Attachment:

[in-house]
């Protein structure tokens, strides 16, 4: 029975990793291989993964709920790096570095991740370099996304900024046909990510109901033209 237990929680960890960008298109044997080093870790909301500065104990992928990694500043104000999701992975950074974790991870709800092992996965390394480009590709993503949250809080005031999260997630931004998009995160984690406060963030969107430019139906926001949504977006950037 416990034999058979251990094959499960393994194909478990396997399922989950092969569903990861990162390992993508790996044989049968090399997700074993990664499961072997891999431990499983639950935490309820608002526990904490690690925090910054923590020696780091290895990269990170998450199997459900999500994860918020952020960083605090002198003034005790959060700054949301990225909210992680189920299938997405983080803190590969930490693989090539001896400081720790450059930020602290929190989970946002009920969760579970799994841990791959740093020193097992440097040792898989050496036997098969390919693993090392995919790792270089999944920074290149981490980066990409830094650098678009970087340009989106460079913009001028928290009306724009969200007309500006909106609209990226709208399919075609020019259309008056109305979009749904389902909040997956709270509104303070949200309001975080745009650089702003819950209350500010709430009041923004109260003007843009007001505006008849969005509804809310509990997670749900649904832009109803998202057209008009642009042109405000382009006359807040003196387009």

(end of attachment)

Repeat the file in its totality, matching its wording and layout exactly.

[in-house]
């Protein structure tokens, strides 16, 4: 029975990793291989993964709920790096570095991740370099996304900024046909990510109901033209 237990929680960890960008298109044997080093870790909301500065104990992928990694500043104000999701992975950074974790991870709800092992996965390394480009590709993503949250809080005031999260997630931004998009995160984690406060963030969107430019139906926001949504977006950037 416990034999058979251990094959499960393994194909478990396997399922989950092969569903990861990162390992993508790996044989049968090399997700074993990664499961072997891999431990499983639950935490309820608002526990904490690690925090910054923590020696780091290895990269990170998450199997459900999500994860918020952020960083605090002198003034005790959060700054949301990225909210992680189920299938997405983080803190590969930490693989090539001896400081720790450059930020602290929190989970946002009920969760579970799994841990791959740093020193097992440097040792898989050496036997098969390919693993090392995919790792270089999944920074290149981490980066990409830094650098678009970087340009989106460079913009001028928290009306724009969200007309500006909106609209990226709208399919075609020019259309008056109305979009749904389902909040997956709270509104303070949200309001975080745009650089702003819950209350500010709430009041923004109260003007843009007001505006008849969005509804809310509990997670749900649904832009109803998202057209008009642009042109405000382009006359807040003196387009």